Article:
Article Title



Brady Kurtz1, Brittany Hollerbach1, Justin DeBlauw1, Jesse Stein1, Katie Heinrich1

1Kansas State University, Manhattan, Kansas.

PURPOSE: The health and performance benefits of both traditional weight training (TWT) and high intensity functional training (HIFT) have become well documented in recent years, thus warranting further investigation into the effectiveness of these exercise programs in an applied setting. This study examined how adherence to two different eight-week exercise courses, TWT and HIFT, affected subsequent fitness outcomes. METHODS: Healthy college students (N = 83) completed eight weeks (two classes per week) of TWT (n = 35, age = 22.3 ± 4.1 years, 73.5% male) or HIFT (n = 48, age = 21.8 ± 3.2 years, 54.2% male) courses. Participants could exercise outside of class but were asked to record all structured physical activity during the study. Adherence was determined by tracking daily class attendance. Fitness testing was conducted during the first and last class sessions in both groups. All participants completed the following fitness tests: hand grip strength, vertical jump, and whole-body muscular endurance push-up and squat tests. Analysis was performed for 82 participants with complete data (TWT = 34, HIFT = 48). RESULTS: Both groups had similar attendance (TWT = 88.0%, HIFT = 88.5%) and no significant differences in fitness variables at baseline. Both groups showed increases in assessments, although not all were significant: squats (TWT = +3.8 ± 5.3 reps, p < 0.001; HIFT = +3.9 ± 5.6 reps, p < 0.001), push-ups (TWT = +4.3 ± 4.5 reps, p < 0.001; HIFT = +2.0 ± 8.0 reps, p = 0.088), vertical jump height (TWT = +0.1 ± 8.6 cm, p = 0.921; HIFT = +1.6 ± 5.7 cm, p = 0.057), and hand grip strength (TWT = -0.1 ± 4.7 kg, p = 0.857; HIFT = +0.8 ± 5.0 kg, p = 0.418). However, attendance was not correlated with changes in scores for any fitness variables for either group (r = 0.17 to 0.36, p > .05). CONCLUSIONS: Class attendance was not related to changes in fitness variables for students in these exercise courses. Because courses were held only two days per week, additional exposure from a third weekly class day may provide sufficient neurological and physiological adaptation to induce change. Additionally, implementing maximal strength tests (e.g., squat, deadlift) may allow for strength changes to be seen across groups. Further investigation of exercise courses is needed to determine the effects of exposure and intervention duration on similar fitness outcomes.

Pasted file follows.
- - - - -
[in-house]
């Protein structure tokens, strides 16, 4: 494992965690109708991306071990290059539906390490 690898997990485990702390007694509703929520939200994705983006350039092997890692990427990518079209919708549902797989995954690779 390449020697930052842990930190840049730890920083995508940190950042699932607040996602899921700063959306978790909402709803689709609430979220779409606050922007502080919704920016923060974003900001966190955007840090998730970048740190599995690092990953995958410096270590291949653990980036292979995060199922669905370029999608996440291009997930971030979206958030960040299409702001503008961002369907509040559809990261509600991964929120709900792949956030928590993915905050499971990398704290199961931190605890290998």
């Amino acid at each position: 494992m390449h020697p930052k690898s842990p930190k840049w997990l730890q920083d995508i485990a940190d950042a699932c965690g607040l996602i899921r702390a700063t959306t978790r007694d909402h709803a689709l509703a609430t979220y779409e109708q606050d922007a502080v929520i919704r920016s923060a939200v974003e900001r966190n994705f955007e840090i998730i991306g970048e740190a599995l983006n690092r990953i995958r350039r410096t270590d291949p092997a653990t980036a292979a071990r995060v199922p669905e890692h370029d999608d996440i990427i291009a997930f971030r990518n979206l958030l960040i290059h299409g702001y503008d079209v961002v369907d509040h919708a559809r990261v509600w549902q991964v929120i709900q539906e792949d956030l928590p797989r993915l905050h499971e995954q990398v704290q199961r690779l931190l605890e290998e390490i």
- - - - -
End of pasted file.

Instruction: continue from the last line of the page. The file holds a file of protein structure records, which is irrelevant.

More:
ACKNOWLEDGEMENTS: This project was crowdfunded through experiment.com

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